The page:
New Laws Effective July 1, 2021
Click through the menu below to learn more about new laws taking effect in Virginia on July 1, 2021.
14-day Notice & Payment Plan Offer: Until July 1, 2022, all landlords must provide tenants who fail to pay rent on time a 14-day “pay or quit” notice. For tenants behind on rent, having 14 days to pay what they owe – versus the previous five days allotted – can make all the difference between getting sued for an eviction and staying in their home.
The bill also requires landlords who own five or more rental dwelling units to allow the tenant to enter into a repayment agreement to pay off the balance owed. This provision will make it easier for tenants to get caught up on rent, allowing them to stay in their home.
Consent to Enter Rental Unit During Pandemic: Landlords must give tenants at least 72 hours’ notice (versus the previous 24 hours’ notice) of routine maintenance before entering the building unless the maintenance was requested by the tenant. During a state of emergency based on a pandemic, tenants may also provide written notice to the landlord that they do not want non-emergency maintenance conducted. If a tenant provides this notice, the landlord can only enter the home to conduct non-emergency maintenance once every six months.
Right of Redemption: In 2019, the General Assembly created the “right of redemption,” which allows a tenant to pay everything they owe, including late fees and courts costs, to avoid an eviction judgment. Unfortunately, tenants were only permitted to exercise this right once per year. Starting July 1, 2021, most tenants will be able to “redeem” any number of times. Tenants will also have more time to redeem, up to 48 hours before the scheduled eviction by the sheriff. The new law also requires landlords to provide clear, specific language explaining the right of redemption that must be in all termination notices. A sample notice is available on the Department of Housing and Community Development’s website here.
Statutory Damages for Unlawful Exclusion: If a landlord takes the law into their own hands and evicts a tenant without going through the courts, the tenant can file an “Unlawful Exclusion” lawsuit to get back into the home. But this hasn’t stopped some landlords from cutting off utilities or changing the locks to force tenants out. Starting July 1, 2021, tenants who have been unlawfully excluded will be able to recover $5,000 in statutory damages or four months’ rent, whichever is greater, in addition to actual damages and attorney’s fees. Moreover, courts will be required to schedule hearings for illegal lock out cases within five days, allowing tenants to get relief more quickly.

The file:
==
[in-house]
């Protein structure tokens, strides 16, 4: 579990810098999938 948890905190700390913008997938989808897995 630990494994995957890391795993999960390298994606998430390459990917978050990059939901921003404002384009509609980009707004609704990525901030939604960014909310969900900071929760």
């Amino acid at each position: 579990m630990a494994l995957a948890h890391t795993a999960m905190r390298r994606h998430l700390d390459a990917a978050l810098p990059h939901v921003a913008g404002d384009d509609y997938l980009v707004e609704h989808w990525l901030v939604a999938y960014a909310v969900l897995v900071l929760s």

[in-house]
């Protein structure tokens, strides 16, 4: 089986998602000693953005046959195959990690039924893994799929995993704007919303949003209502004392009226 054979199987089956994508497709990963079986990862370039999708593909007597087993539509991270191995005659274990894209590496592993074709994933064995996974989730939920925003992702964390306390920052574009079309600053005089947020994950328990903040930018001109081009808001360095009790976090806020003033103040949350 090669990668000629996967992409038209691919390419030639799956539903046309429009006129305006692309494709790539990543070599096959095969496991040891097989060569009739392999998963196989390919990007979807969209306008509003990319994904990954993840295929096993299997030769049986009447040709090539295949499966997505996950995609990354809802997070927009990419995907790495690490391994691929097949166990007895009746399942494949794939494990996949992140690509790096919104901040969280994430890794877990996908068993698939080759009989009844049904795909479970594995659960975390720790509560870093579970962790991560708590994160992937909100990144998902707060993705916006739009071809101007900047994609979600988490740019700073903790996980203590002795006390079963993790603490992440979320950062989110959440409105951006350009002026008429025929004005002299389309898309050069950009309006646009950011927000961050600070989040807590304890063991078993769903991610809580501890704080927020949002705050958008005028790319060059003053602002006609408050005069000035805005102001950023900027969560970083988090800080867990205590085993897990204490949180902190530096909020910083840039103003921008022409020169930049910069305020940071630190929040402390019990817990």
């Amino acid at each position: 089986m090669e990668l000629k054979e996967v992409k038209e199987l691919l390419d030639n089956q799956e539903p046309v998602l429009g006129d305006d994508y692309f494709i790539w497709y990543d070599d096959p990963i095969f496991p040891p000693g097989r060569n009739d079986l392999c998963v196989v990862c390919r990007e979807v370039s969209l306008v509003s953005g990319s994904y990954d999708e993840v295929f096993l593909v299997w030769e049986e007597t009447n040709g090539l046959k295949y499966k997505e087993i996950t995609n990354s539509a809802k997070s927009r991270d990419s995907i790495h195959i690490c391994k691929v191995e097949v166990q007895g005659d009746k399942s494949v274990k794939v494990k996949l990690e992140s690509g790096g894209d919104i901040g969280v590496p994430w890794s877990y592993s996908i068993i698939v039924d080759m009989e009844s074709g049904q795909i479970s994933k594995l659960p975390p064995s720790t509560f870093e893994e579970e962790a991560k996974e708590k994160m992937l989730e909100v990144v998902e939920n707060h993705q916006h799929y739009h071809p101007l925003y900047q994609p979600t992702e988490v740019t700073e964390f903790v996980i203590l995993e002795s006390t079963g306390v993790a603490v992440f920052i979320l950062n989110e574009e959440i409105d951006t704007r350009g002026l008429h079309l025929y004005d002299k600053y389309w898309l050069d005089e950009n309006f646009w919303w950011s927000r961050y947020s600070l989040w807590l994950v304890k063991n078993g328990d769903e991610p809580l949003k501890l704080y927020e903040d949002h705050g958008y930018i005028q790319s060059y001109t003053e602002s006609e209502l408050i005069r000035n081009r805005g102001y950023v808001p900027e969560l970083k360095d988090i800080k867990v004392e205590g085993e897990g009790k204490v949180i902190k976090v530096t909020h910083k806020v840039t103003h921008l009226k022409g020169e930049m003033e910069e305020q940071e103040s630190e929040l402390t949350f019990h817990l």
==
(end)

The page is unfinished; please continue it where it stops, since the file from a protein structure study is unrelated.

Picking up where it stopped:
No Waiver of Rights Under Service Members Relief Act (SCRA): There will now be greater protections against housing and employment discrimination for members of the military, including active duty servicemembers and veterans. Landlords will no longer be permitted to include lease provisions requiring tenants to waive their rights under the Servicemember Civil Relief Act (SCRA). Among other things, the SCRA provides active duty servicemembers the right to a 90-day delay of any eviction case filed against them. This often makes the difference between whether the servicemember has a default eviction judgment against them (i.e., an eviction judgment entered without the servicemember being present) or a dismissal of the case.
Statement of Tenant Rights & Responsibilities for Mobile Home Residents: Park owners must provide residents with a written statement of tenant rights and responsibilities within one month of the effective date of the rental agreement. The landlord cannot file or maintain an action against the tenant for any alleged lease violation until the landlord has provided the statement to the tenant. The statement is available on the Department of Housing and Community Development’s website.
Preserving the American Dream: Better Notice Before Foreclosure, Protections for Manufactured Home Communities: The Preserving the American Dream Act will help homeowners facing foreclosure. Starting October 1, 2021, homeowners must receive a notice that informs the homeowner about their rights before their home can be foreclosed upon. Effective July 1, 2021, there are changes to existing laws that protect manufactured home communities, a valuable source of affordable housing.
Requiring Licensing and Policing of Debt Settlement Companies: Debt settlement companies charge a fee to negotiate a payment with your creditors for less than what your creditor claims you owe. This new law gives consumers several new rights, including a cap on allowed fees and a rule stating that the company cannot charge a fee until the service is provided. The new law can be enforced by the Virginia Attorney General or by consumers themselves.
Requiring Licensing and Policing of Student Loan Servicers: This new law requires student loan servicers to properly inform borrowers of their rights regarding repayment of the loan and properly apply payments. The law also prohibits incorrect reporting to credit reporting agencies. The new law can be enforced by the Virginia Attorney General or by borrowers themselves.